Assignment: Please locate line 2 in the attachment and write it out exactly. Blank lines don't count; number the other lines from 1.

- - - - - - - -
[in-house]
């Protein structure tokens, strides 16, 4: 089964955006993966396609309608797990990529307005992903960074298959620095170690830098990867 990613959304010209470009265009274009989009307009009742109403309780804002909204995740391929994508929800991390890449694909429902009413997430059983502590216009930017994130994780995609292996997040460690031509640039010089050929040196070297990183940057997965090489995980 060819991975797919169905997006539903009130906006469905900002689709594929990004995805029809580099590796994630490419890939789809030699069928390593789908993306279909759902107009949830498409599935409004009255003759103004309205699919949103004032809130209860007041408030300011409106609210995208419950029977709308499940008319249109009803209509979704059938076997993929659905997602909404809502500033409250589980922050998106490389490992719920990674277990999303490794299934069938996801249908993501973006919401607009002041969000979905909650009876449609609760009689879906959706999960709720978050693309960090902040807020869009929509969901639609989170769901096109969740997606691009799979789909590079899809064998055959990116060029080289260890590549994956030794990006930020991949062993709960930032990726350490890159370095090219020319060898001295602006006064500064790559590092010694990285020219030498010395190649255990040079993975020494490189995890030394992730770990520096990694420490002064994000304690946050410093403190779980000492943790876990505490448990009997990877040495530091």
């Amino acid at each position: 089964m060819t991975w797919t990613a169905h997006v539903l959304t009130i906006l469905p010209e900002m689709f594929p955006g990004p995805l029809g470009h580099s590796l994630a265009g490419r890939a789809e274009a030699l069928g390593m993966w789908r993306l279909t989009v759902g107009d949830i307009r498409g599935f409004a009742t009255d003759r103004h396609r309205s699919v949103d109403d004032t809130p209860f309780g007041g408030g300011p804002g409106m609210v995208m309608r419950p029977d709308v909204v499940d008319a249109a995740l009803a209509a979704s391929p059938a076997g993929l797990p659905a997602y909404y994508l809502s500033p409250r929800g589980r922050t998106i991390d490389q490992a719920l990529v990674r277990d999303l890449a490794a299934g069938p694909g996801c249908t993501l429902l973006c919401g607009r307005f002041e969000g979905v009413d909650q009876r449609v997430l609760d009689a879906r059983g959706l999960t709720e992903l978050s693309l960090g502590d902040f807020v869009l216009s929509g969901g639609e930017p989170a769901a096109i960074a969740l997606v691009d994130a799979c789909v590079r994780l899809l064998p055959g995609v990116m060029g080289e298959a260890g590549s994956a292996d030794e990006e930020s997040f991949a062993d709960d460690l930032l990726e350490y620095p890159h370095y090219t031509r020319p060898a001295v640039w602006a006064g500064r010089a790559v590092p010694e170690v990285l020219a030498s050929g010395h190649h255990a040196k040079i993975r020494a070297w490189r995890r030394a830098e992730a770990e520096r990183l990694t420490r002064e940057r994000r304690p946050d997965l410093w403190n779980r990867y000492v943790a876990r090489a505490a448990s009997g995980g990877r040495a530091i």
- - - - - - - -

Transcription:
């Protein structure tokens, strides 16, 4: 089964955006993966396609309608797990990529307005992903960074298959620095170690830098990867 990613959304010209470009265009274009989009307009009742109403309780804002909204995740391929994508929800991390890449694909429902009413997430059983502590216009930017994130994780995609292996997040460690031509640039010089050929040196070297990183940057997965090489995980 060819991975797919169905997006539903009130906006469905900002689709594929990004995805029809580099590796994630490419890939789809030699069928390593789908993306279909759902107009949830498409599935409004009255003759103004309205699919949103004032809130209860007041408030300011409106609210995208419950029977709308499940008319249109009803209509979704059938076997993929659905997602909404809502500033409250589980922050998106490389490992719920990674277990999303490794299934069938996801249908993501973006919401607009002041969000979905909650009876449609609760009689879906959706999960709720978050693309960090902040807020869009929509969901639609989170769901096109969740997606691009799979789909590079899809064998055959990116060029080289260890590549994956030794990006930020991949062993709960930032990726350490890159370095090219020319060898001295602006006064500064790559590092010694990285020219030498010395190649255990040079993975020494490189995890030394992730770990520096990694420490002064994000304690946050410093403190779980000492943790876990505490448990009997990877040495530091």